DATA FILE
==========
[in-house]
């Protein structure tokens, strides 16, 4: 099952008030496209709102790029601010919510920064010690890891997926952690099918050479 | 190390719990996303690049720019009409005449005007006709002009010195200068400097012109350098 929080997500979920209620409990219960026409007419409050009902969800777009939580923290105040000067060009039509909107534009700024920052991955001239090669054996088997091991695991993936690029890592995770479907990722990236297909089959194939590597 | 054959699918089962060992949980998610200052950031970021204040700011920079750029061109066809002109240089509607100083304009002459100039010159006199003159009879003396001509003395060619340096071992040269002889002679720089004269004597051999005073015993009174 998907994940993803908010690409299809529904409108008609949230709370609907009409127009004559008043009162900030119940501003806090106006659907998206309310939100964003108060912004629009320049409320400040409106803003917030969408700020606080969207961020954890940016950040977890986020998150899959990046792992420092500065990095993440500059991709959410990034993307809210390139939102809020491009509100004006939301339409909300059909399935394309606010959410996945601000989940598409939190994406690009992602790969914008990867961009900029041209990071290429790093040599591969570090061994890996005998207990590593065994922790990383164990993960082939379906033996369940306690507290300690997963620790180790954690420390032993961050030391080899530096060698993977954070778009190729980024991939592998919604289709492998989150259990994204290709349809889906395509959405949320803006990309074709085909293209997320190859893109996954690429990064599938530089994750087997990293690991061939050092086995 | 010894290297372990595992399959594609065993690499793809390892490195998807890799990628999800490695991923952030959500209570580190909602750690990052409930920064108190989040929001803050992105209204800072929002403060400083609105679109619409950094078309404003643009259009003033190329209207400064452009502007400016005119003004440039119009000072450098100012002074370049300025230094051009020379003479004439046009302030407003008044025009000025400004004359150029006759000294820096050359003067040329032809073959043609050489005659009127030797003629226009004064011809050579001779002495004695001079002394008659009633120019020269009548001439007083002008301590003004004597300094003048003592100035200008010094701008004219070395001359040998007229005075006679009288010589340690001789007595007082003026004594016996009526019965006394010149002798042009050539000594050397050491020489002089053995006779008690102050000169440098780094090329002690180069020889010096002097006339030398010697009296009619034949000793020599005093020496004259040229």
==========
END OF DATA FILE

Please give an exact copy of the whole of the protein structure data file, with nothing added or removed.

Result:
[in-house]
């Protein structure tokens, strides 16, 4: 099952008030496209709102790029601010919510920064010690890891997926952690099918050479 | 190390719990996303690049720019009409005449005007006709002009010195200068400097012109350098 929080997500979920209620409990219960026409007419409050009902969800777009939580923290105040000067060009039509909107534009700024920052991955001239090669054996088997091991695991993936690029890592995770479907990722990236297909089959194939590597 | 054959699918089962060992949980998610200052950031970021204040700011920079750029061109066809002109240089509607100083304009002459100039010159006199003159009879003396001509003395060619340096071992040269002889002679720089004269004597051999005073015993009174 998907994940993803908010690409299809529904409108008609949230709370609907009409127009004559008043009162900030119940501003806090106006659907998206309310939100964003108060912004629009320049409320400040409106803003917030969408700020606080969207961020954890940016950040977890986020998150899959990046792992420092500065990095993440500059991709959410990034993307809210390139939102809020491009509100004006939301339409909300059909399935394309606010959410996945601000989940598409939190994406690009992602790969914008990867961009900029041209990071290429790093040599591969570090061994890996005998207990590593065994922790990383164990993960082939379906033996369940306690507290300690997963620790180790954690420390032993961050030391080899530096060698993977954070778009190729980024991939592998919604289709492998989150259990994204290709349809889906395509959405949320803006990309074709085909293209997320190859893109996954690429990064599938530089994750087997990293690991061939050092086995 | 010894290297372990595992399959594609065993690499793809390892490195998807890799990628999800490695991923952030959500209570580190909602750690990052409930920064108190989040929001803050992105209204800072929002403060400083609105679109619409950094078309404003643009259009003033190329209207400064452009502007400016005119003004440039119009000072450098100012002074370049300025230094051009020379003479004439046009302030407003008044025009000025400004004359150029006759000294820096050359003067040329032809073959043609050489005659009127030797003629226009004064011809050579001779002495004695001079002394008659009633120019020269009548001439007083002008301590003004004597300094003048003592100035200008010094701008004219070395001359040998007229005075006679009288010589340690001789007595007082003026004594016996009526019965006394010149002798042009050539000594050397050491020489002089053995006779008690102050000169440098780094090329002690180069020889010096002097006339030398010697009296009619034949000793020599005093020496004259040229």